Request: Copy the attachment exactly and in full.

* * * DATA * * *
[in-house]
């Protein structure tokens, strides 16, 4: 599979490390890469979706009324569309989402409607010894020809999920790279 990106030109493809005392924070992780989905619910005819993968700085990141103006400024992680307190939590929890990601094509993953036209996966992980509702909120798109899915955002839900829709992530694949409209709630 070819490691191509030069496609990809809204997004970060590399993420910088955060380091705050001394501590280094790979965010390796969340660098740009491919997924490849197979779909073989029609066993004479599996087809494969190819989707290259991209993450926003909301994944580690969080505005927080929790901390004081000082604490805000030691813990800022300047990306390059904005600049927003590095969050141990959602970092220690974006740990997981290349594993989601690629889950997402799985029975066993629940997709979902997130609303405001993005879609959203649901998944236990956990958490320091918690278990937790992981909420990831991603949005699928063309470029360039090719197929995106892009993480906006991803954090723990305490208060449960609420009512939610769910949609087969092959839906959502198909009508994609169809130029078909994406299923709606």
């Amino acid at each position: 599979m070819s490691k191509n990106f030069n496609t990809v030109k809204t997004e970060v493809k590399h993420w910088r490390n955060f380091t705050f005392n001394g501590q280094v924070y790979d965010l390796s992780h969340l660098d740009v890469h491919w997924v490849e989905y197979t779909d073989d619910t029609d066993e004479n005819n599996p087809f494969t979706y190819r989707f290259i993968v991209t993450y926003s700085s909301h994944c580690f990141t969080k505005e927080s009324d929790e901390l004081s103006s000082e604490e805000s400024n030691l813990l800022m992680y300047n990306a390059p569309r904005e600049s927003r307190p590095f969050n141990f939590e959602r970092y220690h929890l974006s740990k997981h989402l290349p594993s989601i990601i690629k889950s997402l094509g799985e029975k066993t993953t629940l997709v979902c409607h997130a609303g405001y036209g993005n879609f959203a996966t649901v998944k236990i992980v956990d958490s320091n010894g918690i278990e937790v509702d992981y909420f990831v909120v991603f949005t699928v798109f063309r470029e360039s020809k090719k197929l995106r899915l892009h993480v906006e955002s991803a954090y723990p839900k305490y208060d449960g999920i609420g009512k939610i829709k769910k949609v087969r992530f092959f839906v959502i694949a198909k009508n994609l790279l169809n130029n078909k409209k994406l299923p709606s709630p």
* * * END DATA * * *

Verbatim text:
[in-house]
């Protein structure tokens, strides 16, 4: 599979490390890469979706009324569309989402409607010894020809999920790279 990106030109493809005392924070992780989905619910005819993968700085990141103006400024992680307190939590929890990601094509993953036209996966992980509702909120798109899915955002839900829709992530694949409209709630 070819490691191509030069496609990809809204997004970060590399993420910088955060380091705050001394501590280094790979965010390796969340660098740009491919997924490849197979779909073989029609066993004479599996087809494969190819989707290259991209993450926003909301994944580690969080505005927080929790901390004081000082604490805000030691813990800022300047990306390059904005600049927003590095969050141990959602970092220690974006740990997981290349594993989601690629889950997402799985029975066993629940997709979902997130609303405001993005879609959203649901998944236990956990958490320091918690278990937790992981909420990831991603949005699928063309470029360039090719197929995106892009993480906006991803954090723990305490208060449960609420009512939610769910949609087969092959839906959502198909009508994609169809130029078909994406299923709606």
């Amino acid at each position: 599979m070819s490691k191509n990106f030069n496609t990809v030109k809204t997004e970060v493809k590399h993420w910088r490390n955060f380091t705050f005392n001394g501590q280094v924070y790979d965010l390796s992780h969340l660098d740009v890469h491919w997924v490849e989905y197979t779909d073989d619910t029609d066993e004479n005819n599996p087809f494969t979706y190819r989707f290259i993968v991209t993450y926003s700085s909301h994944c580690f990141t969080k505005e927080s009324d929790e901390l004081s103006s000082e604490e805000s400024n030691l813990l800022m992680y300047n990306a390059p569309r904005e600049s927003r307190p590095f969050n141990f939590e959602r970092y220690h929890l974006s740990k997981h989402l290349p594993s989601i990601i690629k889950s997402l094509g799985e029975k066993t993953t629940l997709v979902c409607h997130a609303g405001y036209g993005n879609f959203a996966t649901v998944k236990i992980v956990d958490s320091n010894g918690i278990e937790v509702d992981y909420f990831v909120v991603f949005t699928v798109f063309r470029e360039s020809k090719k197929l995106r899915l892009h993480v906006e955002s991803a954090y723990p839900k305490y208060d449960g999920i609420g009512k939610i829709k769910k949609v087969r992530f092959f839906v959502i694949a198909k009508n994609l790279l169809n130029n078909k409209k994406l299923p709606s709630p």